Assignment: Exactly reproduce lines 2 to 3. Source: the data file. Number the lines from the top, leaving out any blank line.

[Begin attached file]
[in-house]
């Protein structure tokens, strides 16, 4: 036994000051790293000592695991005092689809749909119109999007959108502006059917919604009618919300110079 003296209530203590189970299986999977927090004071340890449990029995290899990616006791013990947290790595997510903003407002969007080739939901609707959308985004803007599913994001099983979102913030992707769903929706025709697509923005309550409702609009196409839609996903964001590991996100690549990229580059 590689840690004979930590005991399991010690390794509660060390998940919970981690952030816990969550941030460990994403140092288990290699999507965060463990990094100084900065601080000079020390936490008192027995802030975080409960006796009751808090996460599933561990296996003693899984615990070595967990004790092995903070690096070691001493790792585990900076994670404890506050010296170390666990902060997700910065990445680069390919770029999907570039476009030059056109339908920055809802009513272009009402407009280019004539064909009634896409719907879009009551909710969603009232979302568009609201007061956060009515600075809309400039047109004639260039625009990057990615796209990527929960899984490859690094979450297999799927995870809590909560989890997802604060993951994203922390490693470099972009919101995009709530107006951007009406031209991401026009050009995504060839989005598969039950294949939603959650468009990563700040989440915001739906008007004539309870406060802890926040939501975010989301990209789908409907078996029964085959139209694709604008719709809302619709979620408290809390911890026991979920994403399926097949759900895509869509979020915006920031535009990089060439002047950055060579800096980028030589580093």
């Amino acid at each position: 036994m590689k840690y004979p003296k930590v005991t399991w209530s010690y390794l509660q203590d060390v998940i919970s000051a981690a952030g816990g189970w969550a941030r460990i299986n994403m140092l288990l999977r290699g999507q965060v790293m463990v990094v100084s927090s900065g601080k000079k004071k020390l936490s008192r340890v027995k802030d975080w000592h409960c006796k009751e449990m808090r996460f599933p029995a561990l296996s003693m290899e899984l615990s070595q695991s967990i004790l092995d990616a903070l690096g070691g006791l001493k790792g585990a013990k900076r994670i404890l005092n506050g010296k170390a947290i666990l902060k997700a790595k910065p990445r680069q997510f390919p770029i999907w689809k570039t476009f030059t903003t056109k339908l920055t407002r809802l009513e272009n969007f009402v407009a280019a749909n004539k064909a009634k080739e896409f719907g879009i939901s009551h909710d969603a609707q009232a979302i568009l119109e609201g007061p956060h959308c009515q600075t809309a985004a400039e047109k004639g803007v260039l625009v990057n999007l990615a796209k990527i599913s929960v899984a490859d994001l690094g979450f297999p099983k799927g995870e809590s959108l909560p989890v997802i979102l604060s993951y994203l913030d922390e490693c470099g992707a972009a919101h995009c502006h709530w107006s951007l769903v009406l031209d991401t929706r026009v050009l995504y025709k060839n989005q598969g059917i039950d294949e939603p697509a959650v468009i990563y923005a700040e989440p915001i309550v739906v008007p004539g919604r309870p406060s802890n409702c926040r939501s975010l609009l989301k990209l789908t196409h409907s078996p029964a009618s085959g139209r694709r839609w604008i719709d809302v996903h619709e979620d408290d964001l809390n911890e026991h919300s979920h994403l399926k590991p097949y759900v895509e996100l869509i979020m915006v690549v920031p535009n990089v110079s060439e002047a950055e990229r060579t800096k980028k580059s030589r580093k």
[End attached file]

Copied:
């Protein structure tokens, strides 16, 4: 036994000051790293000592695991005092689809749909119109999007959108502006059917919604009618919300110079 003296209530203590189970299986999977927090004071340890449990029995290899990616006791013990947290790595997510903003407002969007080739939901609707959308985004803007599913994001099983979102913030992707769903929706025709697509923005309550409702609009196409839609996903964001590991996100690549990229580059 590689840690004979930590005991399991010690390794509660060390998940919970981690952030816990969550941030460990994403140092288990290699999507965060463990990094100084900065601080000079020390936490008192027995802030975080409960006796009751808090996460599933561990296996003693899984615990070595967990004790092995903070690096070691001493790792585990900076994670404890506050010296170390666990902060997700910065990445680069390919770029999907570039476009030059056109339908920055809802009513272009009402407009280019004539064909009634896409719907879009009551909710969603009232979302568009609201007061956060009515600075809309400039047109004639260039625009990057990615796209990527929960899984490859690094979450297999799927995870809590909560989890997802604060993951994203922390490693470099972009919101995009709530107006951007009406031209991401026009050009995504060839989005598969039950294949939603959650468009990563700040989440915001739906008007004539309870406060802890926040939501975010989301990209789908409907078996029964085959139209694709604008719709809302619709979620408290809390911890026991979920994403399926097949759900895509869509979020915006920031535009990089060439002047950055060579800096980028030589580093």
């Amino acid at each position: 036994m590689k840690y004979p003296k930590v005991t399991w209530s010690y390794l509660q203590d060390v998940i919970s000051a981690a952030g816990g189970w969550a941030r460990i299986n994403m140092l288990l999977r290699g999507q965060v790293m463990v990094v100084s927090s900065g601080k000079k004071k020390l936490s008192r340890v027995k802030d975080w000592h409960c006796k009751e449990m808090r996460f599933p029995a561990l296996s003693m290899e899984l615990s070595q695991s967990i004790l092995d990616a903070l690096g070691g006791l001493k790792g585990a013990k900076r994670i404890l005092n506050g010296k170390a947290i666990l902060k997700a790595k910065p990445r680069q997510f390919p770029i999907w689809k570039t476009f030059t903003t056109k339908l920055t407002r809802l009513e272009n969007f009402v407009a280019a749909n004539k064909a009634k080739e896409f719907g879009i939901s009551h909710d969603a609707q009232a979302i568009l119109e609201g007061p956060h959308c009515q600075t809309a985004a400039e047109k004639g803007v260039l625009v990057n999007l990615a796209k990527i599913s929960v899984a490859d994001l690094g979450f297999p099983k799927g995870e809590s959108l909560p989890v997802i979102l604060s993951y994203l913030d922390e490693c470099g992707a972009a919101h995009c502006h709530w107006s951007l769903v009406l031209d991401t929706r026009v050009l995504y025709k060839n989005q598969g059917i039950d294949e939603p697509a959650v468009i990563y923005a700040e989440p915001i309550v739906v008007p004539g919604r309870p406060s802890n409702c926040r939501s975010l609009l989301k990209l789908t196409h409907s078996p029964a009618s085959g139209r694709r839609w604008i719709d809302v996903h619709e979620d408290d964001l809390n911890e026991h919300s979920h994403l399926k590991p097949y759900v895509e996100l869509i979020m915006v690549v920031p535009n990089v110079s060439e002047a950055e990229r060579t800096k980028k580059s030589r580093k």